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Episode 087: Getting educated on the Ivy League

Can Harvard prevent Penn from making Ivy League history? Photo: The Harvard Crimson/Richard F. Taylor

Jonathan Tannenwald from

Can Harvard prevent Penn from making Ivy League history? Photo: The Harvard Crimson/Richard F. Taylor

Over the past couple of years the issue of concussions has become a major concern in the football world, both at the amateur and the professional level. The Ivy League will be operating under new concussion-curbing policy this season which includes limits on the number of full-pad/contact practices that can take place throughout the season. Educating the student-athletes on signs of concussions and the proper tackling technique and more will also be a primary focus for each Ivy League member. Anything that can help ensure the long-term safety and health of young football players is a good thing in my book, but Jonathan Tannenwald form does raise a good question. Can football exist without concussions?

Quite honestly, I am not sure. I do support any initiative to take out the kind of hits that are designed to show up on SportsCenter. I admit, the big hit is fun to watch but it is never fun to watch a player get up form the hit and wobble back to the huddle or sideline, only to fall to his knees halfway. Perhaps this is a topic we can dive a little deeper in to some other time. Today, the focus is on the Ivy League.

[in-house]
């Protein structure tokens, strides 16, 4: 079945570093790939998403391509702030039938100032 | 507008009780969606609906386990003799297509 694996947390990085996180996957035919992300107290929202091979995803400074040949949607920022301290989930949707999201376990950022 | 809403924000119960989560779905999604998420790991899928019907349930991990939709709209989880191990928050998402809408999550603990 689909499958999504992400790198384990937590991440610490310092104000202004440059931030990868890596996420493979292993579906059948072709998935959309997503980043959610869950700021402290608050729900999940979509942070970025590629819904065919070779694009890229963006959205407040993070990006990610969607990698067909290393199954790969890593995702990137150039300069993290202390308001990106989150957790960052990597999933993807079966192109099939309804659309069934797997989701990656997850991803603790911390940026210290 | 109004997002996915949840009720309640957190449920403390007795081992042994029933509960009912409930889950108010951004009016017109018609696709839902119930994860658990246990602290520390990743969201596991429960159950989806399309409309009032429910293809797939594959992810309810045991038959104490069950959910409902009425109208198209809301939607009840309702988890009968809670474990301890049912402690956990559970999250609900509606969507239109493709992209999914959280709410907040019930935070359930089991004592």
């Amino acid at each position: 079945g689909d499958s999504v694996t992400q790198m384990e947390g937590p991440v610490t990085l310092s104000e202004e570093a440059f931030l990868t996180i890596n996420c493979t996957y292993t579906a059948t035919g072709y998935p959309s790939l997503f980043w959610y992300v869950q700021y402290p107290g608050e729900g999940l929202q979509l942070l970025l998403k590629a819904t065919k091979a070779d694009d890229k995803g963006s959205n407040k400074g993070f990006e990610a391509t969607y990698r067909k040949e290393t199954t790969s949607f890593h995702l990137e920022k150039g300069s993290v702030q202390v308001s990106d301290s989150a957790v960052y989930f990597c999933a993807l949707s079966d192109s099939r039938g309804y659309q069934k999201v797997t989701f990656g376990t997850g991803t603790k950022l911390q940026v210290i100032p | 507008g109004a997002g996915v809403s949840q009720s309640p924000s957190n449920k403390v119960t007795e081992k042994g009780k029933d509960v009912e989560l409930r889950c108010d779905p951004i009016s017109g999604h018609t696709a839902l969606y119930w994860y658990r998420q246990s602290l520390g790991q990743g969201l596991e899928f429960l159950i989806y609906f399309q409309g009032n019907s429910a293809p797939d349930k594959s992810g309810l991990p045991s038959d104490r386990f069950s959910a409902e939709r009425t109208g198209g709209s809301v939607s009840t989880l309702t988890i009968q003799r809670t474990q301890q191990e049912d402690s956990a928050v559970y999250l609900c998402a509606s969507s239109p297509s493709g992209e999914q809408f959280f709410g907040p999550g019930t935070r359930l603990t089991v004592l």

Tannenwald joined me to talk about the Ivy League a little bit, while we both took a break from watching Roy Halladay pitch a gem in Houston. It is a league he enjoys following, and as a Penn grad I can understand why, so I was happy to have him on to talk about his Penn Quakers and their run for Ivy League history. Penn is looking to become the first Ivy League member to win three consecutive championships with an unblemished record. Think about that for a moment. Three straight league championships without losing a conference game? You would have to go back pretty far to find the last time that was done at the FBS level.

Of course, if you are talking about the Ivy League you must also bring up Harvard, who figures to be Penn’s biggest challenge in the conference. The Game between Harvard and Yale will always grab the attention of the nation as one of the oldest and best rivalries in college football, and not just when a Yale coach makes a stupid decision to execute a fake punt on fourth and 22 from their own 25-yard line. While Harvard-Yale is the marquee match-up and rivalry in the Ivy League, the Penn-Harvard game could end up being the Ivy League championship game, and it will be on national television.

In non-Ivy League news, Tannenwald also posted a great commentary on Penn State head coach Joe Paterno, something I think every college football fan should take a minute or two to read. Of course, Tannenwald (Soft Pretzel Logic) and his sports cohorts are gearing up for massive coverage of Temple’s home game against Penn State this weekend. I’ll be there as well, covering the game for and Bleacher Report. You could make it a college football double-header on Saturday by checking out Penn State-Temple at noon and heading in to the city for Penn’s season opener against Lehigh in Franklin Field.

Not me though. I have tickets to the Phillies-Cardinals game that night across the street. By the way, the Phillies held on for a 1-0 victory on Wednesday, reducing the magic number to four.

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About the Author

Kevin McGuire
Contributor to College Football Talk on Also a contributor to Athlon Sports and The Comeback. Member of Football Writers Association of America and National Football Foundation. Follow on Twitter @KevinOnCFB.
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